18. Thank you, everyone, for the kind comments. I’m thrilled that you actually did my physics problem. You guys make my day. =)

    @Jake: Thank you!

    @Papa: Thank you! I’m not sure if or how many of the pumpkins were frozen in liquid nitrogen.

    @Avanti: Oh gosh, that must have been so much work. You guys rock. Did you freeze the pumpkins in liquid nitrogen before dropping them?

    Good luck on your exam!!! Bring a towel. wink

    @Daniel, Brandon, Or G.: The velocity of the pumpkin as it falls to the ground is 42 m/s, the same velocity as a whale or a bowl of petunias would experience. The amount of time the pumpkin has to come to terms with its identity is, to quote Douglas Adams, “very little time”: 4.3 s descending + 0.5 s ascending = 4.8 seconds of thought. We can check this by looking at 2:13-ish in Isaque’s video. Note that we are assuming that the people throwing pumpkins from the roof of the Green Building are bent over completely to throw the pumpkins from foot level, which sounds almost as uncomfortable as standing on the roof of the Green Building in cold sleet.

    @Brandon J.: Pumpkin catapults sound fun. Is that for a class?

    The pumpkins were thrown from the roof of the Green Building, not from the ground (though throwing 5-kg pumpkins 91 meters in the air would be a pretty excellent feat). When I specified that we are neglecting wind I was thinking more of any vertical component of force exerted by the wind on the pumpkin. In other words, there are no updrafts or downdrafts.

  19. Brandon J. says:

    @Lydia Yep, it’s our major physics project for the semester (I believe we build a small bridge next semester). Even the pre-AP classes do it, it’s pretty much an all-day event, with probably almost a hundred kids involved.

  20. Jéan-Lé says:

    @ Or G

    I guess there are people that need the food, but, when you think about it, 100 or even 1000 pumpkins isn’t going to do much– it’d just be a band-aid at best. On the other hand, what the people launching the pumpkins are capable of achieving is much more substantial than giving a village a single pumpkiny meal… .Not to say that charity is bad or anything, but if flying pumpkins make them more capable of actually doing something to help those in need, then I’m all for the waste smile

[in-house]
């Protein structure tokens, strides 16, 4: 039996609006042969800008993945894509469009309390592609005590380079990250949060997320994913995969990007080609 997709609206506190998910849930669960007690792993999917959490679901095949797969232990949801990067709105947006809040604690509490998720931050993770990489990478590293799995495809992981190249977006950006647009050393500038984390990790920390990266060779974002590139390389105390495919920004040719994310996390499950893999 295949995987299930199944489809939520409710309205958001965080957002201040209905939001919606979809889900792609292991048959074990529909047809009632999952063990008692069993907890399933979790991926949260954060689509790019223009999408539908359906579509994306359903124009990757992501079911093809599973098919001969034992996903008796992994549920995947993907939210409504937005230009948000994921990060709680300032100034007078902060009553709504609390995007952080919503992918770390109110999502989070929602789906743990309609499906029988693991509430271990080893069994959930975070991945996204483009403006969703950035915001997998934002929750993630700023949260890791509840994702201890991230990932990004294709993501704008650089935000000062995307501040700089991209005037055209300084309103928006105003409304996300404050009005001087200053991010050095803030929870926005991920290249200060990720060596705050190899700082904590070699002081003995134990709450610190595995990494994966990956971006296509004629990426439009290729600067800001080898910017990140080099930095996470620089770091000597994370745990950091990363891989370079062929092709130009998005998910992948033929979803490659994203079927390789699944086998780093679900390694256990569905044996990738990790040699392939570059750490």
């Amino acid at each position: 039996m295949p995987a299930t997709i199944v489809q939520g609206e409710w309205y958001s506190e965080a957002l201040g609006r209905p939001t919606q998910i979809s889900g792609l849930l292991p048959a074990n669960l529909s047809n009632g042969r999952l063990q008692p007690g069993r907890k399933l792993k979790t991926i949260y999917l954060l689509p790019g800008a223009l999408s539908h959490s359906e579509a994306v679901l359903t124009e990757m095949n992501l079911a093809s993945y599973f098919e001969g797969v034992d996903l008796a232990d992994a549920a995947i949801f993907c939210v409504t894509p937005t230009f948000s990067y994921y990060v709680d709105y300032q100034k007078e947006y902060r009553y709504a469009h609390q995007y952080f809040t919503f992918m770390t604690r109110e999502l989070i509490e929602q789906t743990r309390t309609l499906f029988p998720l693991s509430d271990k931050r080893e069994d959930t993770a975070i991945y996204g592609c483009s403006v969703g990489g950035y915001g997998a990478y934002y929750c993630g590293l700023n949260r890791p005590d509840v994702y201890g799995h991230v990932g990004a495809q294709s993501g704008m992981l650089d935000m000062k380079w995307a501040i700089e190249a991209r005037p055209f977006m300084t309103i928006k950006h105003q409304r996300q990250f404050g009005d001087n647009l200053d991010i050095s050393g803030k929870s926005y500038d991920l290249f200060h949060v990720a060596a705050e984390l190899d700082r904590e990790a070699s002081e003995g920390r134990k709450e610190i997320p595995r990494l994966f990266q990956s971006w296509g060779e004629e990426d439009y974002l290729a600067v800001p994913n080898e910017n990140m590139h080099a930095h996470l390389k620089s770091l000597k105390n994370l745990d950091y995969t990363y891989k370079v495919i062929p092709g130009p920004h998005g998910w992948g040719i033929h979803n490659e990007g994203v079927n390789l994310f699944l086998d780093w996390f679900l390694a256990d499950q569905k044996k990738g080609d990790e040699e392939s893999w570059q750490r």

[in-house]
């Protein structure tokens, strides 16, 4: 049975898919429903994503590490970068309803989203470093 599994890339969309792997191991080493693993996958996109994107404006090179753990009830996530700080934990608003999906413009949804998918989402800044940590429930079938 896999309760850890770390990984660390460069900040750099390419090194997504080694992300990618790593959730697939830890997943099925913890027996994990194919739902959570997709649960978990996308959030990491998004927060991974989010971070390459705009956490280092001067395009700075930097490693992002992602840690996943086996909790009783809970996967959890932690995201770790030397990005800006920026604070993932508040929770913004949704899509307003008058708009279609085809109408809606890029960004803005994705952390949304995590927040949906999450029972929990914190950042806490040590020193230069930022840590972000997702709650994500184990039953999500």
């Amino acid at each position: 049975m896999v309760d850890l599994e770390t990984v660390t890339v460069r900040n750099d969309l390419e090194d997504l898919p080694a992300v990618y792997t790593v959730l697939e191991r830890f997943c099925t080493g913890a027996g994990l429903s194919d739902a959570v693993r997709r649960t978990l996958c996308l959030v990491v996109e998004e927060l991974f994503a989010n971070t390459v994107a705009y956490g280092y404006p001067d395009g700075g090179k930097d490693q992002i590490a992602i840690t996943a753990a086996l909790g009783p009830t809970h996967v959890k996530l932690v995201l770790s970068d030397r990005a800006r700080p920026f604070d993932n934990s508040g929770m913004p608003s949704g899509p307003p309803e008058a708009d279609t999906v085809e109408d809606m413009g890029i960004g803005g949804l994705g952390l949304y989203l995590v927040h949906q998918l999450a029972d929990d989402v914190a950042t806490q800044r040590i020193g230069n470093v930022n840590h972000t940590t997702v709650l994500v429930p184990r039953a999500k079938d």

Oh, and i <3 the guide n_n

    ( just noticed the troll name -.- )

  21. Danilo says:

    Were you, by any means looking at the pumpkin and stepped on a snail recently? That would explain the pumpkins thoughts.
    (Well, didn’t include more info to the reference because it would become a spoiler)

  22. Or G. says:

    @ Lydia
    Oh yes, I see my error now, I used g = 9.80665 to calculate the time but then switched to g = 10 to calculate the velocity. If I stick to g = 9.80665 I get the following result:
    v = gt
    v = 9.80665 * 4.30799665
    v = 42.2470153 ≈ 42m/s

  23. D.a.D. says:

    Come on, it just has to be 42… If it’s not, we have to move to the equator, move to another planet, order another planet if we have to, but it has to be 42.

    42 is The Answer!!!

  24. Keith says:

    What do you mean? An African or European pumpkin?

  25. @Danilo: I would hate for a pumpkin to plot to kill me. It would be the worst Halloween.

    @Or G. (and D.a.D.): I’m pretty sure you can’t get g to that level of precision without taking Boston’s latitude into account, but yes! 42 is the answer. =)

    @Keith: That.